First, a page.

At the 2017 AACR Annual Meeting, Frederick L. Locke, MD, from the H. Lee Moffitt Cancer Center & Research Institute in Tampa, Florida, and co-authors presented updated results from the primary analysis of ZUMA-1, in which treatment with KTE-C19 (now called axicabtagene ciloleucel) continued to demonstrate high objective response rates (ORR).
Adult patients with diffuse large B-cell lymphoma, primary mediastinal B-cell lymphoma, or transformed follicular lymphoma were included in the study. Participants were required to have an Eastern Cooperative Oncology Group performance status score of 0-1 and refractory disease (defined as progressive or stable disease as best response to last prior therapy, or relapse ≤12 months after autologous hematopoietic cell transplant [AHCT]). Patients received axicabtagene ciloleucel 2×106 cells/kg after conditioning with low-dose cytarabine and fludarabine.
As of January 27, 2017, the study had enrolled 111 patients (median age = 58 years; range = 23-76 years) from 22 institutions, 101 of whom (91%) received axicabtagene ciloleucel. Most were male (67%) and had stage III/IV disease (85%).
Sixty-nine percent of the patient population received at least three prior lines of therapy. Most (79%) were refractory to chemotherapy and had not received AHCT, whereas 21 percent had received AHCT but relapsed within 12 months. Axicabtagene ciloleucel was successfully manufactured in 110 patients (99%), with an average turnaround time from apheresis to the clinical site of 17 days.
After a median follow-up of 8.7 months, 82 percent of patients (n=101) responded to treatment with axicabtagene ciloleucel, including 54 percent who achieved complete response (CR) and 28 percent who achieved partial response (PR).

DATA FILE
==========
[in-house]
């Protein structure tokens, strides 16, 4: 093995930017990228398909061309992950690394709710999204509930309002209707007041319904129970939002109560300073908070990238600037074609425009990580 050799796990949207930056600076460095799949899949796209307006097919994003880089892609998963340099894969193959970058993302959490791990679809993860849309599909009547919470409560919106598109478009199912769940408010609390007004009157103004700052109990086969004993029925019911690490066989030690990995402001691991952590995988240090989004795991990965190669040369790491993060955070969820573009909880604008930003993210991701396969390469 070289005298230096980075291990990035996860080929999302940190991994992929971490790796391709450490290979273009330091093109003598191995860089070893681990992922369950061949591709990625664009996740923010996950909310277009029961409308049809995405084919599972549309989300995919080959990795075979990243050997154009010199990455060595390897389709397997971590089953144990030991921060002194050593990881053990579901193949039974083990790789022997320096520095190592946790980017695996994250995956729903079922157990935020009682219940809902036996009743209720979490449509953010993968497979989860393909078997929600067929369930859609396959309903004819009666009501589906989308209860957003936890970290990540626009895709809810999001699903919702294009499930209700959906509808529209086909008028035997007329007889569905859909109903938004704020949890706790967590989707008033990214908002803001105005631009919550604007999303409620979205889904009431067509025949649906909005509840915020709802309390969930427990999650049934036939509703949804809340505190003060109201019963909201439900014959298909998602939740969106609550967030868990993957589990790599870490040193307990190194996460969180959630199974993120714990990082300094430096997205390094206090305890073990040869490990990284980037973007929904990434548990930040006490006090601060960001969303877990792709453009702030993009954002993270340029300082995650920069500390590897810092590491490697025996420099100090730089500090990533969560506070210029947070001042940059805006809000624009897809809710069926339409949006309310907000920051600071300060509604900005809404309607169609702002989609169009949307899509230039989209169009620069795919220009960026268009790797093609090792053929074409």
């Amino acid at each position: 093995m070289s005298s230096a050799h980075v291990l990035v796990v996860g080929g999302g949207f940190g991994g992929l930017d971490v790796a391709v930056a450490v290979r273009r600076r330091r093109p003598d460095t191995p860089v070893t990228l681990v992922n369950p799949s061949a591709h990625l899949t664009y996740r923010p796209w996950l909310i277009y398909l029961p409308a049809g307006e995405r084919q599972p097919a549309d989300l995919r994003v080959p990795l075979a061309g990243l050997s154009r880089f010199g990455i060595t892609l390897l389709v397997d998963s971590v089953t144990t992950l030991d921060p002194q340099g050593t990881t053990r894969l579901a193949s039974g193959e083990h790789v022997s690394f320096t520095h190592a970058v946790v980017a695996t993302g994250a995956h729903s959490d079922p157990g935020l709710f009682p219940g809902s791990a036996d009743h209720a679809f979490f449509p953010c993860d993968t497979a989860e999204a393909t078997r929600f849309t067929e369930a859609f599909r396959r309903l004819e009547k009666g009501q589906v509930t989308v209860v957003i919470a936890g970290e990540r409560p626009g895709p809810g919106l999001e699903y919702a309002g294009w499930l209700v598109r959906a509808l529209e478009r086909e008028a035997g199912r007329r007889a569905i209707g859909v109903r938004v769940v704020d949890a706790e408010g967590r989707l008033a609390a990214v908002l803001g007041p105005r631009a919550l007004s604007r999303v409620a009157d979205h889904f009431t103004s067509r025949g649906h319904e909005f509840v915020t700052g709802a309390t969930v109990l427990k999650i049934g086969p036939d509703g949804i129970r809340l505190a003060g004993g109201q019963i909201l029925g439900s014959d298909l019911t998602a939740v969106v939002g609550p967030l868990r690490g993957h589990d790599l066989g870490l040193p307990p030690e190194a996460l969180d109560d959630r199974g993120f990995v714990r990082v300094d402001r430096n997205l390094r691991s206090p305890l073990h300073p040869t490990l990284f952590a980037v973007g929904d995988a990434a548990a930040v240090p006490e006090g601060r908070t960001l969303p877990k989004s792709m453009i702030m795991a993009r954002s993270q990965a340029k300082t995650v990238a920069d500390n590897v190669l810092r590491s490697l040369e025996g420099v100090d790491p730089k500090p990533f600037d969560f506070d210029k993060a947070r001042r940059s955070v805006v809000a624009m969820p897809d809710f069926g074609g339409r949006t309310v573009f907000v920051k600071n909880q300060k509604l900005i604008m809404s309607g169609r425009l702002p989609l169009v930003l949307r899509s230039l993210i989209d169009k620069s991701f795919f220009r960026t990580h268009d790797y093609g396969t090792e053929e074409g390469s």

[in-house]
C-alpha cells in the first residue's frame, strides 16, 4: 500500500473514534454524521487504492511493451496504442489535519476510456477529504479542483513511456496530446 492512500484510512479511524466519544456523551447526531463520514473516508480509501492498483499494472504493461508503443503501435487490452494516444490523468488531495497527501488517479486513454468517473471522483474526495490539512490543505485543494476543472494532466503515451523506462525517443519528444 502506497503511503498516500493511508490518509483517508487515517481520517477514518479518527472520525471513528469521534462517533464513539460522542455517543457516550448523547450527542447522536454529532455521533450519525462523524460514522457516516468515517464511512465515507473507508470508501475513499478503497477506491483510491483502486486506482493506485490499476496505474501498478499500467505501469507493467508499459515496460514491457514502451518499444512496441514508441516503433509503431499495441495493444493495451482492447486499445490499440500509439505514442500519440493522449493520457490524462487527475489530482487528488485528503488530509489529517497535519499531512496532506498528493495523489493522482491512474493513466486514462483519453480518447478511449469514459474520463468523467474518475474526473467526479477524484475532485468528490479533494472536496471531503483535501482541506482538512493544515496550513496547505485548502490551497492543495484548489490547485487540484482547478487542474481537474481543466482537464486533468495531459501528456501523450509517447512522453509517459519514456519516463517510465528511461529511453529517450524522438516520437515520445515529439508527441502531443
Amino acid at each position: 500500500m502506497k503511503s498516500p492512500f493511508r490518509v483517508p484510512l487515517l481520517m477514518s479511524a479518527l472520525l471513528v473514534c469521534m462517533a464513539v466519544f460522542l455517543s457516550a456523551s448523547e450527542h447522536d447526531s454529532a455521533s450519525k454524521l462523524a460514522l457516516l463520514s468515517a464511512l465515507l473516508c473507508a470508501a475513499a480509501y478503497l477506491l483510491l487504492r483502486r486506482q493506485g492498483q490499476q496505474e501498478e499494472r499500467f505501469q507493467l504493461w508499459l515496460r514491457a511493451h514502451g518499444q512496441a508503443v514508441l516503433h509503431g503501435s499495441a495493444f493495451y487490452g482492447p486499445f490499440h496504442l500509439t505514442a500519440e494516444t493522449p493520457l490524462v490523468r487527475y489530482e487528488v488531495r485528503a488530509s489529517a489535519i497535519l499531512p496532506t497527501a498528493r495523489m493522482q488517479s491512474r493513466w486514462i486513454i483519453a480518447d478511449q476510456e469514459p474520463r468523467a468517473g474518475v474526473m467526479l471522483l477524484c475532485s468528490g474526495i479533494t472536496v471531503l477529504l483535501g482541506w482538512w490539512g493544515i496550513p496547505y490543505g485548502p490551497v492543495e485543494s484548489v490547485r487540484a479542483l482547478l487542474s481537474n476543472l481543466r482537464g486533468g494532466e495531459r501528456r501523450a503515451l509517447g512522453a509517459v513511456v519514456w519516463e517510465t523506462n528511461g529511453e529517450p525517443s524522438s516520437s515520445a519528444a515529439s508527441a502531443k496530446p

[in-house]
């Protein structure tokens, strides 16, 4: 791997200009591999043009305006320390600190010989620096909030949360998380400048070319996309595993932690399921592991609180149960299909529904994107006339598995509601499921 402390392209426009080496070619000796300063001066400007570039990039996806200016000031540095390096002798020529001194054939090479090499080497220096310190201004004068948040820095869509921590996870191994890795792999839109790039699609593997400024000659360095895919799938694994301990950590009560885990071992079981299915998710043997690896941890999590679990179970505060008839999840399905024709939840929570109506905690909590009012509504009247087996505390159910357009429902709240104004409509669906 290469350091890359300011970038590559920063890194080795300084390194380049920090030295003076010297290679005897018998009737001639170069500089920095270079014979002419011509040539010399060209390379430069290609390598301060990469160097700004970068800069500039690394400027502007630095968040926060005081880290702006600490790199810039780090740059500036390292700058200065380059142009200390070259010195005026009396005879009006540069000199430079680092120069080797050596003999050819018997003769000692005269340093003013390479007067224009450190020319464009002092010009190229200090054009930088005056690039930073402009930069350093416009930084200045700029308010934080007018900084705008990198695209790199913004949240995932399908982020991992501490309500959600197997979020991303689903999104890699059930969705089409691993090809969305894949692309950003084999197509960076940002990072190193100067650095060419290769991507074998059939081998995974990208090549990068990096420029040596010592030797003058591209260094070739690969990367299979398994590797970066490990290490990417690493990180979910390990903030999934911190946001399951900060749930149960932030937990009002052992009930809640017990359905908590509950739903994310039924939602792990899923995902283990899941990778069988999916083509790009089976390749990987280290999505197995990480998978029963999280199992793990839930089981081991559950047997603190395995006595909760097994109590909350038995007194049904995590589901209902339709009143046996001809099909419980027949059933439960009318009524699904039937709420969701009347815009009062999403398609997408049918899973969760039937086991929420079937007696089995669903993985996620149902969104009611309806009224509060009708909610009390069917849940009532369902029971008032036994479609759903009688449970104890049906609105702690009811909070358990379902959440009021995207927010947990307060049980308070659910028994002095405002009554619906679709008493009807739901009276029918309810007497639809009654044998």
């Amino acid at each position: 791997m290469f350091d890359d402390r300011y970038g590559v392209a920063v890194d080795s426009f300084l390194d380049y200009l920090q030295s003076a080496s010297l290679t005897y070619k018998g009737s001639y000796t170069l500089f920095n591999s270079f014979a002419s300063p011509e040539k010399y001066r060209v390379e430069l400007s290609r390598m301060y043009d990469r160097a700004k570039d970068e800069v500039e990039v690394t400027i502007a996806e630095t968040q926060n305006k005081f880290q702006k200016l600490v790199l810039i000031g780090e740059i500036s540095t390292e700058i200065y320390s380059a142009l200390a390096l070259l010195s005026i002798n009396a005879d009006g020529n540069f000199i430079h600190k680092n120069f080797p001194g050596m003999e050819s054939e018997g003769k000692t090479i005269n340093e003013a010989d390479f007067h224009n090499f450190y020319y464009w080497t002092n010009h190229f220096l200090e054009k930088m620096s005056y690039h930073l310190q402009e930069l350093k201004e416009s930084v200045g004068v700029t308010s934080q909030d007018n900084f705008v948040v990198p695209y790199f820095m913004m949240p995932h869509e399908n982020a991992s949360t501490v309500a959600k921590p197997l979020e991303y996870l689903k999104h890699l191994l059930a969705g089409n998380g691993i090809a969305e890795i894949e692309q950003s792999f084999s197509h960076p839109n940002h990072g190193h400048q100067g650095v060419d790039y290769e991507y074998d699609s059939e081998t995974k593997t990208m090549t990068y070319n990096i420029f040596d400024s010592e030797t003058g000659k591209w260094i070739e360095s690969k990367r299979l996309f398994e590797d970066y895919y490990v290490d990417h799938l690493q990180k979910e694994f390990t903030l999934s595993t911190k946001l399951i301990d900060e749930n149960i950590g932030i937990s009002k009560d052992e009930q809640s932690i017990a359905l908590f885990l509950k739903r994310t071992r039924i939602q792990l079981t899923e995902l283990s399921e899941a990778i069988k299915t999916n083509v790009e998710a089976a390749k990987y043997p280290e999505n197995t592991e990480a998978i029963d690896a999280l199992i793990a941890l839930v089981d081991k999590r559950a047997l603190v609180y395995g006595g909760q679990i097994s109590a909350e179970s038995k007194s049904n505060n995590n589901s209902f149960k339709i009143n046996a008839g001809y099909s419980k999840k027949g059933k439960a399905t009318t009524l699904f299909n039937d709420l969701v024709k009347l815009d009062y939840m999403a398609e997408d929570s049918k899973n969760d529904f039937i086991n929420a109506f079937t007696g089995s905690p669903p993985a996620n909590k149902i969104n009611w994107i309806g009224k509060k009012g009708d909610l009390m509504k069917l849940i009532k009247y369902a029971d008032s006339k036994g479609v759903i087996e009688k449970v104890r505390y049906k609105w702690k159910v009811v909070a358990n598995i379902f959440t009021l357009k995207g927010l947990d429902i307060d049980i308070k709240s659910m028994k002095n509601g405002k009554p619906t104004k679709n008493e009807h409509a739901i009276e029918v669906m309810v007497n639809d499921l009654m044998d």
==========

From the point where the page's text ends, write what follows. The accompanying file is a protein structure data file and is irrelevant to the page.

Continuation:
Response was consistent across key covariates, including disease subtype, refractory status, stage, and International Prognostic Index score, according to the researchers. For example, patients who were refractory to ≥2 lines of therapy had an ORR of 83 percent and those who relapsed within one year following AHCT had an ORR of 76 percent.
The median duration of response in the overall population was 8.2 months but was not reached for patients who achieved CR. Median overall survival was not reached, and 80 percent of patients remained alive at six months.
“The CR rate was seven-fold higher compared to historical controls, and nearly half the patients have an ongoing response,” Dr. Locke and co-authors concluded.
At the time of data presentation, 44 percent of patients were still receiving treatment. The most common grade ≥3 treatment-related adverse events (AEs) included neutropenia (66%), leukopenia (44%), anemia (43%), febrile neutropenia (31%), and encephalopathy (21%).
Grade ≥3 cytokine release syndrome (CRS) and neurologic events (NEs) occurred in 13 percent and 28 percent of patients, respectively, all of which resolved except for one grade 1 memory impairment. Notably, the rates of these events (the greatest concerns with chimeric antigen receptor T-cell therapies) were higher in the interim analysis (18% and 34%, respectively) than after this longer-term follow-up. “We believe the rates of CRS and NEs decreased over the course of the study as clinicians gained experience in the management of AEs,” Dr. Locke noted during his presentation.
The study’s findings are limited by the short duration of follow-up and single arm design. Based on results from this trial, the manufacturers of axicabtagene ciloleucel submitted a biologics license application to the U.S. Food and Drug Administration for the treatment of patients with aggressive non-Hodgkin lymphoma who are ineligible for AHCT.
Locke FL, Neelapu SS, Bartlett NL, et al. Primary results from ZUMA-1: a pivotal trial of axicabtagene ciloleucel (axicel; KTE-C19) in patients with refractory aggressive non-Hodgkin lymphoma (NHL). CT019. Presented at the 2017 AACR Annual Meeting, April 5, 2017; Washington, DC.